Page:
They also suspended their bounty program but launched “conventional” through the Hacker One platform. The statement in question said that Bitfi has hired a security manager to “confirm vulnerabilities” that have been discovered by researchers. They said:
“While our intention has been to unite the community and accelerate the adoption of digital assets worldwide, we realize that some of our actions have been counterproductive to that goal.”
Even as Bitfi stated that they will no longer use the claim of their wallet being unhackable, the website displays instances of the usage of the term both on their homepage and some other pages.
The attack successfully removed all the stored funds from a Bitfi wallet which was unmodified, with the inherent flaws in the architecture of the wallet. It was uncovered by researchers Saleem Rashid and Ryan Castellucci as a part of the team “THCMKACGASSCO”, and can be executed even when the wallet is switched off.
The wallet reportedly relies on a two-fold method to ensure the security of the users’ funds. One is the secret phrase, a mainstay of any wallet storing cryptocurrencies, and the other is a “salt” phrase or value, which is used to encrypt the secret phrase to deny access.
In a statement to TechCrunch, Rashid stated that the private keys are stored in the memory of the wallet. Moreover, he posted a video on to Twitter of the wallet being ‘cold boot attacked’, as rooting the device does not wipe the RAM. This, in turn, led to him extracting the memory, finding the keys and successfully removing the funds from the wallet.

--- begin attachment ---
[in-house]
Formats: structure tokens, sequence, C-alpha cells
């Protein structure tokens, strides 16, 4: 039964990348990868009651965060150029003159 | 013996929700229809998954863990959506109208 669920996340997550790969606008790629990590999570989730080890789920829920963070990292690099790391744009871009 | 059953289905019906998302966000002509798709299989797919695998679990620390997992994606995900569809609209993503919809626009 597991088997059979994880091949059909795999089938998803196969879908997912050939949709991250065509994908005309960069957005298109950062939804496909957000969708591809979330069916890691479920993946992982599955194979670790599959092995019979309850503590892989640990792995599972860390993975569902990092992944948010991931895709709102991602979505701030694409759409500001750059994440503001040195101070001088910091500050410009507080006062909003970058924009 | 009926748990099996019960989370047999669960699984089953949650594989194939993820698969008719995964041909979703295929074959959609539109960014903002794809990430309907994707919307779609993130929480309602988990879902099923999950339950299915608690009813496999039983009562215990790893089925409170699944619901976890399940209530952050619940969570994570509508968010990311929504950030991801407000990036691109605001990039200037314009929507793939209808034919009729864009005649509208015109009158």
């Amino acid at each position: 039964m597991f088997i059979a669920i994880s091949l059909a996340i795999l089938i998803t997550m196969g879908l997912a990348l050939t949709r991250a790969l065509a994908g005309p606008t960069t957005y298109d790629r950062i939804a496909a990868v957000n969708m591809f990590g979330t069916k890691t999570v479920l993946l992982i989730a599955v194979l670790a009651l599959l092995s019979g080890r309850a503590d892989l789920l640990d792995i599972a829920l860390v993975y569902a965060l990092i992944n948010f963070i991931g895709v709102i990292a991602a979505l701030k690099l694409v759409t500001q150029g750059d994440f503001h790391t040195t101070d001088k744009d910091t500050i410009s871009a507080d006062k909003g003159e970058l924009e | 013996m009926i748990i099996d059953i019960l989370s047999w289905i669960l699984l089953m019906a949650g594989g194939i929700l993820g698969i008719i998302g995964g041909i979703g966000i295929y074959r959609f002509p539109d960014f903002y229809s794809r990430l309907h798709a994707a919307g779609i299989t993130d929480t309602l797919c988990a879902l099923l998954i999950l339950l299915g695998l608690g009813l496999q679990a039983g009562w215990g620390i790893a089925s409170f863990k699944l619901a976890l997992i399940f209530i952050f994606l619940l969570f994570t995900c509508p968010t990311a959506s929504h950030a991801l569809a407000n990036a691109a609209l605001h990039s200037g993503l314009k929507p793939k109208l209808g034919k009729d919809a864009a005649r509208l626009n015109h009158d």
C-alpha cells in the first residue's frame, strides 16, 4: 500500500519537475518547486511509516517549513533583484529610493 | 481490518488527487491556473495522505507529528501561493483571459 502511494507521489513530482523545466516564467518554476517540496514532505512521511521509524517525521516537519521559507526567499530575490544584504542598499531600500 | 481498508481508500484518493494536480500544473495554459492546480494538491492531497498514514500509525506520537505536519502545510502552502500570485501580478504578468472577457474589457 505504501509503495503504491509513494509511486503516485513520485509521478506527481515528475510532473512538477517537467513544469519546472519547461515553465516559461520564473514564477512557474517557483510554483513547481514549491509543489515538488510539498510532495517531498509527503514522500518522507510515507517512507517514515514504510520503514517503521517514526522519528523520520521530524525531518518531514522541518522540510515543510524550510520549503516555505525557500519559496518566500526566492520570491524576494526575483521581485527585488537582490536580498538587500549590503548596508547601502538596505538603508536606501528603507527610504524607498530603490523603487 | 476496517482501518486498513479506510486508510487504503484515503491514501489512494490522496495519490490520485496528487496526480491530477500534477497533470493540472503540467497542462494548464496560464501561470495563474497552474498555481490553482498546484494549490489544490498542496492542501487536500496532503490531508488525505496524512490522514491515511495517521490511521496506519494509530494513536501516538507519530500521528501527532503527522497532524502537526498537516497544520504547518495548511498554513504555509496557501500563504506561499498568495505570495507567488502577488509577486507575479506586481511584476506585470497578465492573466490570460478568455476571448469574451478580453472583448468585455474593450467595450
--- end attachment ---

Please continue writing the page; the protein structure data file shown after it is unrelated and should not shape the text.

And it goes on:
on a completely unrelated note, here is a @Bitfi6 being cold boot attacked. it turns out that rooting the device does not wipe RAM clean. who would have thought it!? ???? i feel this music is very appropriate for @Bitfi6 ???? pic.twitter.com/jpSnYBd9Vk — Saleem “Unhackable” Rashid (@spudowiar) 30 August 2018
The video shows Rashid running an exploit on the computer that effectively hacks the unhackable wallet. After proceeding with the exploit, the funds are effectively removed from the wallet.
John McAfee, who promoted the wallet extensively, said, after the first exploit:
“The press claiming the BitFi wallet has been hacked. Utter nonsense. The wallet is hacked when someone gets the coins. No-one got any coins. Gaining root access in an attempt to get the coins is not a hack. It’s a failed attempt. All these alleged “hacks” did not get the coins.”
In a statement to TechCrunch, Bill Powell, the Vice President of Operations at BitFi, stated:
“[A hack is] anything that would allow an attacker to access funds held by the wallet…because the device does not store private keys, that is what prompted the unhackable claim”
Security researchers, however, claimed that any update by the team would not be able to fix the wallet to make it more secure. This is due to the fact that the flaw is inherent in the architecture of the system.
User dwfogel said:
“If you guys are serious the first thing you need to do is recall the current hardware – it’s inherently insecure.”
User OverSoftNL, one of the first security researchers to attempt hacking the wallet also agreed that it was insecure, stating:
“It is, there is no way to fix this with a firmware update.”